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Shots fired over the Nile in Khartoum, atrocities reported in Darfur

Shots fired over the Nile in Khartoum, atrocities reported in Darfur
South Sudanese civilians flee fighting in an United Nations base   -  
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JUSTIN LYNCH/AFP or licensors


The Sudanese army and paramilitaries exchanged shells on Monday from opposite banks of the Nile in the capital, Khartoum residents reported, in the seventh month of a war whose atrocities have been denounced by NGOs.

"The army, from Omdourman on the west bank, and the Rapid Support Forces (RSF) from Khartoum-North on the east bank", exchanged artillery fire and rockets, a witness told AFP.

This account is corroborated by other residents, including local activists, who claim that dozens of civilians have been killed in the bombardments in recent weeks.

The conflict that broke out on 15 April between the head of the army, General Abdel Fattah al-Burhane, and his deputy-turned-rival, General Mohamed Hamdane Daglo, has claimed more than 10,000 lives, according to an estimate by the NGO Armed Conflict Location & Event Data Project (Acled), which is widely considered to be an underestimate.

It has also displaced more than six million people, according to the UN, and destroyed most of the country's infrastructure.

At the negotiating table, the two sides have little intention of making concessions, as demonstrated once again by the failure in early November of negotiations sponsored by the United States and Saudi Arabia.

On Monday, the RSF claimed to have "attacked the Wadi Seidna base", a strategic air base north of Khartoum, "destroying a C130 military transport aircraft and an ammunition depot".

More than 800 kilometres to the south-west, in al-Muglad, West Kordofan, the army withdrew from a base after an attack by paramilitaries in this oil-rich region, witnesses reported.

In the same state, in Babanusa, witnesses reported aerial bombardments by the army targeting paramilitaries. The army has retreated several times in recent weeks, while the RSF has taken control of military bases in the vast western region of Darfur.

- Organised ethnic massacres -

The paramilitaries announced that they had taken "total control" of El Daein, the capital of East Darfur, marking the latest in a series of lightning advances by the RSF in Darfur, where only the capital of North Darfur, El Fasher, is still in the hands of the army.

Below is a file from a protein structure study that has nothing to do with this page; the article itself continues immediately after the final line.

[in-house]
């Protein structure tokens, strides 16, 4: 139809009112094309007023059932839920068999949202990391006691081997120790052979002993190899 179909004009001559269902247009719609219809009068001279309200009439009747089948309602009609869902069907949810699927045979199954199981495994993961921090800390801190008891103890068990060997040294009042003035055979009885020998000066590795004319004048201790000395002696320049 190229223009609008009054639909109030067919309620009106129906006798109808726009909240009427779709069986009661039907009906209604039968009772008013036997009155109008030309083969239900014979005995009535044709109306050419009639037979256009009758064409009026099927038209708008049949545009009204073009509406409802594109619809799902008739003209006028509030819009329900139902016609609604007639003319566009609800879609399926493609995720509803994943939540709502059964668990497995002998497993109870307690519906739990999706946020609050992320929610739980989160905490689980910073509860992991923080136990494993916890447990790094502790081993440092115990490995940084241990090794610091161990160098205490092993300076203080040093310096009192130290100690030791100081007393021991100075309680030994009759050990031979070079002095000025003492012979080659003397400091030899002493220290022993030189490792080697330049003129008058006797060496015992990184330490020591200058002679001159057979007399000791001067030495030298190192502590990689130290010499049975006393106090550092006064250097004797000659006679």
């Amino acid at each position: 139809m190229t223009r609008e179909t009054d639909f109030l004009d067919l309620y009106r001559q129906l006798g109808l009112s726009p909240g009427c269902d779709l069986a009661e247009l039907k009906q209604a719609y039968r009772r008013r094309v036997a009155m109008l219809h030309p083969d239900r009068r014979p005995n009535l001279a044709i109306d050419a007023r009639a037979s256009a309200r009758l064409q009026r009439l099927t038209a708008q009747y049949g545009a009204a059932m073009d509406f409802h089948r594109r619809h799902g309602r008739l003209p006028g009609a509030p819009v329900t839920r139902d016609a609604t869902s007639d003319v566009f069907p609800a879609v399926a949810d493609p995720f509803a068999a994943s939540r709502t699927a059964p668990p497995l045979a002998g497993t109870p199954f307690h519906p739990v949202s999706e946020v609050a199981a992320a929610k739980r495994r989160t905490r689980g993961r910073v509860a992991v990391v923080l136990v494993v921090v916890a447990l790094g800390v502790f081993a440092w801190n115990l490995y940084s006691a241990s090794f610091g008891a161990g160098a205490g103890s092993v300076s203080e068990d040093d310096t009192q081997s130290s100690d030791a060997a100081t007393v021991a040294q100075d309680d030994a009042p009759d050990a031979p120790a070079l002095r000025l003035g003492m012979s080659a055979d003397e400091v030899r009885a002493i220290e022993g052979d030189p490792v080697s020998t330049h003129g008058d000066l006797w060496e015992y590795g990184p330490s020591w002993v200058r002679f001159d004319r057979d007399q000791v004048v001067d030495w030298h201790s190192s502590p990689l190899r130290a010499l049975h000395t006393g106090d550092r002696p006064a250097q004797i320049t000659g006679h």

Experts, aid workers and the United States have warned of an imminent attack on El Fasher, while human rights activists have reported massive ethnic massacres in the localities controlled by the RSF in Darfur, which has already been ravaged by decades of ethnic violence.

In a report published late on Sunday, Human Rights Watch (HRW) called on the UN Security Council to act to prevent further atrocities after the killing of hundreds of civilians in Darfur.

"Ethnic killings by the RSF in West Darfur have the hallmarks of an atrocity campaign against Massalit civilians", a non-Arab ethnic minority targeted by the paramilitaries, said Mohamed Osman of HRW.

"The UN Security Council must stop ignoring the desperate need to protect civilians in Darfur", he added.

In the town of Ardamata alone, at the beginning of November, more than 1,000 people were killed, according to the European Union, by armed groups who forced more than 8,000 people to flee to neighbouring Chad in one week, according to the UN.

- Mass graves -Survivors told HRW of mass killings, ethnically motivated executions, arbitrary detentions, torture, looting and sexual violence.

HRW has verified satellite images that appear to confirm eyewitness accounts of newly dug mass graves where civilians buried their dead before fleeing.

The NGO also warned that the imminent closure of the UN mission in Sudan would "significantly reduce UN monitoring of the situation".

Sudan called this month for an end to the mandate of the UN mission, which has been operating mainly in the army-controlled east of the country since the start of the war.

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